By SHERI GASSAWAY
St. Louis-area postal workers wearing shirts and carrying signs saying “U.S. Mail Is Not for Sale” rallied in Downtown St. Louis Oct. 8 against the Trump administration’s potential plan to privatize the United States Postal Service (USPS).
The St. Louis day of action, which was held in front of the Eagleton Federal Building, was one of over 100 rallies across the country sponsored by the American Postal Workers Union (APWU), the National Association of Letter Carriers (NALC), the National Postal Mail Handlers Union (NPMHU) and the National Rural Letter Carriers’ Association (NRLCA).
In June, the White House’s Office of Management and Budget released a report that the USPS “can no longer support” the current universal service requirement which requires daily mail delivery six days a week to 157 million U.S. addresses.
The report previewed likely recommendations from a presidential task force that would include selling off the USPS. The task force report that was due on the president’s desk Aug. 10 has not yet been released.
COST OF PRIVATIZATION
Bill Lister, retired NALC St. Louis Branch 343 president and one of the organizers of the St. Louis rally, said postal workers aren’t sitting back and waiting for the report to be released to voice their opposition to the idea.
“Privatization of the Postal Service will take the country’s most extensive communication network and crumble it to pieces,” he said. “It will result in higher prices and service cutbacks for customers and lower wages and benefits for union employees.”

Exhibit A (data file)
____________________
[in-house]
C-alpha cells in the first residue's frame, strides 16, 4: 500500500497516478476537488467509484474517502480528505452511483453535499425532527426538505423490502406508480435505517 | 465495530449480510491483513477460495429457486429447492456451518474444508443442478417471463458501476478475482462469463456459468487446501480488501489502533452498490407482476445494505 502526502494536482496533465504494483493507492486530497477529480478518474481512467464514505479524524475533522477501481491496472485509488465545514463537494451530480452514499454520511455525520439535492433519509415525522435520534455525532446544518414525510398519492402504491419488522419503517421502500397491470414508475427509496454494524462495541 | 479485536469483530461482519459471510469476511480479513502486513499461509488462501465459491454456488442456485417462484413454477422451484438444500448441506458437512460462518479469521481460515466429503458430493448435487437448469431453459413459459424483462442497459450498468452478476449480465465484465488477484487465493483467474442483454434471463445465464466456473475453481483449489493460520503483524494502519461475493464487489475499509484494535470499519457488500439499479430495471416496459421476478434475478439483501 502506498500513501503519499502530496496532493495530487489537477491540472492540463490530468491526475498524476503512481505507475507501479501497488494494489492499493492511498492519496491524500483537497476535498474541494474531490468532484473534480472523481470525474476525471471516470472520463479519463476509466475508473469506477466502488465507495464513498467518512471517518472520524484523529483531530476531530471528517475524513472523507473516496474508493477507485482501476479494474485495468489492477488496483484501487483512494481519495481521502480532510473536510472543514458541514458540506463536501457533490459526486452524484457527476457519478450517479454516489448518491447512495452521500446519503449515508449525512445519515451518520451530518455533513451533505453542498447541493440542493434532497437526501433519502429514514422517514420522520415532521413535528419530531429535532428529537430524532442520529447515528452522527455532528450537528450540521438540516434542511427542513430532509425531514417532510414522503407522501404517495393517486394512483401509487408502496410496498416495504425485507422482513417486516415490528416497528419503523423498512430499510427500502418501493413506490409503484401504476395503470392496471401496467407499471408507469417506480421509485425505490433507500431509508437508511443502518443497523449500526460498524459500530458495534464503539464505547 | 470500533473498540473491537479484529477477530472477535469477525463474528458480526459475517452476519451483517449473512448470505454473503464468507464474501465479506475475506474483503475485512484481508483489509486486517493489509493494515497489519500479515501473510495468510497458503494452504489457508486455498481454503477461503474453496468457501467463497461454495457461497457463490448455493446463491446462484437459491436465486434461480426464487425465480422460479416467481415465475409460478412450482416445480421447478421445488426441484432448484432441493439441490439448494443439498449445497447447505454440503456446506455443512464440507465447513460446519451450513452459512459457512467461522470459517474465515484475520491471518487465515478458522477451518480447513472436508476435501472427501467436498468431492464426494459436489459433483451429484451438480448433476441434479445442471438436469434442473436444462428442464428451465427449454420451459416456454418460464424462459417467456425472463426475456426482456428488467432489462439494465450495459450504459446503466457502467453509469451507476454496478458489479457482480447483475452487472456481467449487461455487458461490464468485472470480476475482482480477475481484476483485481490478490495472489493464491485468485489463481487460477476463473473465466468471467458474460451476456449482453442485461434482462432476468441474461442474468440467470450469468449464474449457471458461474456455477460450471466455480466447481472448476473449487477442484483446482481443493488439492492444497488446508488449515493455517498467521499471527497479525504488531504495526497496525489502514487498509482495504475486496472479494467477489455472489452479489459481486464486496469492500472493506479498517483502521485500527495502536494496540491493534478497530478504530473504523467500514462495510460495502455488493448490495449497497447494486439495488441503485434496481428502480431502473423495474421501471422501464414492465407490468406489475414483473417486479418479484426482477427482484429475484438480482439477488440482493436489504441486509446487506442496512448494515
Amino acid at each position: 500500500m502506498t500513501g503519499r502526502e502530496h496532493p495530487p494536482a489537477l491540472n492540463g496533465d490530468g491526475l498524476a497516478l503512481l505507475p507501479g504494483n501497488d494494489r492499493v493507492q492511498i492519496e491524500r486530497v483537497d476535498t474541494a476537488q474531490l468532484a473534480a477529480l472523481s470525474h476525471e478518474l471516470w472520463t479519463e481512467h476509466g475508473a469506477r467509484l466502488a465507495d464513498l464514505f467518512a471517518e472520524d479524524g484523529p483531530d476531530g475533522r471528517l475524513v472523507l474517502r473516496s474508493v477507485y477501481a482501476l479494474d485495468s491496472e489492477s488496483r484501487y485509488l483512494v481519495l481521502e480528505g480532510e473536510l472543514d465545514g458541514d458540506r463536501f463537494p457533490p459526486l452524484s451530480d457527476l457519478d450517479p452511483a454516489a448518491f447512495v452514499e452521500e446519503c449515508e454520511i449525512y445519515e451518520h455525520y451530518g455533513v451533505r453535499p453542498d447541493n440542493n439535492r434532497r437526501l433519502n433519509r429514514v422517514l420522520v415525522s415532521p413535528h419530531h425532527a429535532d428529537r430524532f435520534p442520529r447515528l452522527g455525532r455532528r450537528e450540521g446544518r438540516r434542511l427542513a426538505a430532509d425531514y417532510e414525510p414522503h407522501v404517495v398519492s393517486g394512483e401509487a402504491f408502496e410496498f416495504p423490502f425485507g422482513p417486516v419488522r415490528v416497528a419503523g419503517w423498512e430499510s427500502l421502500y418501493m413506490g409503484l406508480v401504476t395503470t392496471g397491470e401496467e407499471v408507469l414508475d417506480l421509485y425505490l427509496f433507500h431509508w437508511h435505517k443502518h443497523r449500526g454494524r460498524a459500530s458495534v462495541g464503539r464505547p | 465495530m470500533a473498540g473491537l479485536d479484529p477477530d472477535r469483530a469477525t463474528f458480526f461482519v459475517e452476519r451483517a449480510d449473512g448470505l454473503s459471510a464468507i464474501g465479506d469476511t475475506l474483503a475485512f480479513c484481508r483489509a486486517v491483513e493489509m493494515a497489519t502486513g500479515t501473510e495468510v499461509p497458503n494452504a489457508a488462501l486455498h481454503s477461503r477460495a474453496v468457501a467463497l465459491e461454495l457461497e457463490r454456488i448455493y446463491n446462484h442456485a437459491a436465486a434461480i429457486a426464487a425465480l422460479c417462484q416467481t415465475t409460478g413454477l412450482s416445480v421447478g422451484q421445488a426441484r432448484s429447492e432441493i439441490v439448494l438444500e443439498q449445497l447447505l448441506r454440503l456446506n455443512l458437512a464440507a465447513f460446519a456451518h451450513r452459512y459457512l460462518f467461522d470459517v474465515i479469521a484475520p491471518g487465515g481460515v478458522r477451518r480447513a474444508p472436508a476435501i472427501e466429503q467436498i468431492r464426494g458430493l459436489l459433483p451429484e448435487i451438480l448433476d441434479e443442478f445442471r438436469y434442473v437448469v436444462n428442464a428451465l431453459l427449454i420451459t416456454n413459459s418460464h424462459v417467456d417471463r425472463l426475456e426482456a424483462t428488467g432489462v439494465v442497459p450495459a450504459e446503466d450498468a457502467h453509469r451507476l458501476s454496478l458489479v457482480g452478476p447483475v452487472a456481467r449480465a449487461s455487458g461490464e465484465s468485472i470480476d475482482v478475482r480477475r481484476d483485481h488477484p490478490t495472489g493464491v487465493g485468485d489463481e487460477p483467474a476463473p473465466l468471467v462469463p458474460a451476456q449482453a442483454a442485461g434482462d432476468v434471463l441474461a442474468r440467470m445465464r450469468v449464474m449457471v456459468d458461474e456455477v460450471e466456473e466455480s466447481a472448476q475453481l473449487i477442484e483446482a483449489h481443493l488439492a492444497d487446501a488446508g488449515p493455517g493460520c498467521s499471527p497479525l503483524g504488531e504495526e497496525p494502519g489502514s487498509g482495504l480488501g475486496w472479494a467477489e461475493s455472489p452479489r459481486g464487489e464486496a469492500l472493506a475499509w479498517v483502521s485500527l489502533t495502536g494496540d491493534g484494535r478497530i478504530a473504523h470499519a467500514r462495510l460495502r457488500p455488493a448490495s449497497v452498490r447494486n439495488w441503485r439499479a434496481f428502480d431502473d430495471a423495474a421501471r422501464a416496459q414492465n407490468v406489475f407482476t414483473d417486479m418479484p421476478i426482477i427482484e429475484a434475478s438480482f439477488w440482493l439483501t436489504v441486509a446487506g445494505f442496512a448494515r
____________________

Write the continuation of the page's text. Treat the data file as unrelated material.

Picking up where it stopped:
The St. Louis Labor Council Executive Board passed a resolution Oct. 15 unanimously condemning the privatization effort.
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Lister also noted that opposition to privatizing the Postal Service is mounting in U.S. Congress with resolutions in the both the House and Senate to block the Trump administration from moving forward with privatizations plans.
“So far, 219 U.S. House members have signed the House version of the resolution and 41 U.S. senators, including senators Claire McCaskill and Roy Blunt, have signed the Senate version,” Lister said. “The resolutions have bipartisan support, and more members are adding their names every day.”
Trump has called USPS’ current business plan “unsustainable,” as shown by billions of dollars in yearly red ink – caused mainly by a $5.6 billion yearly GOP-Congress-mandated Postal Service pre-payment of future retirees’ health care costs, which was imposed in 2006.
Without that spending – unique to USPS – the Postal Service runs in the black. With it, it runs in the red, giving the Trump administration and GOP majority Congress an excuse to advocate ending the USPS as a public but independent agency.
“Private companies are going to raid the precious resources of the people’s Postal Service, which have only grown more valuable due to the growth of ecommerce,” APWU President Mark Dimondstein said in a news release. “Then these companies are going to raise prices, cut service and leave rural communities isolated, senior citizens stranded and many businesses without a reliable means of reaching their customers.”
The Postal Service, which does not receive taxpayer funds, employs more than 500,000 workers and delivers 40 percent of the world’s mail.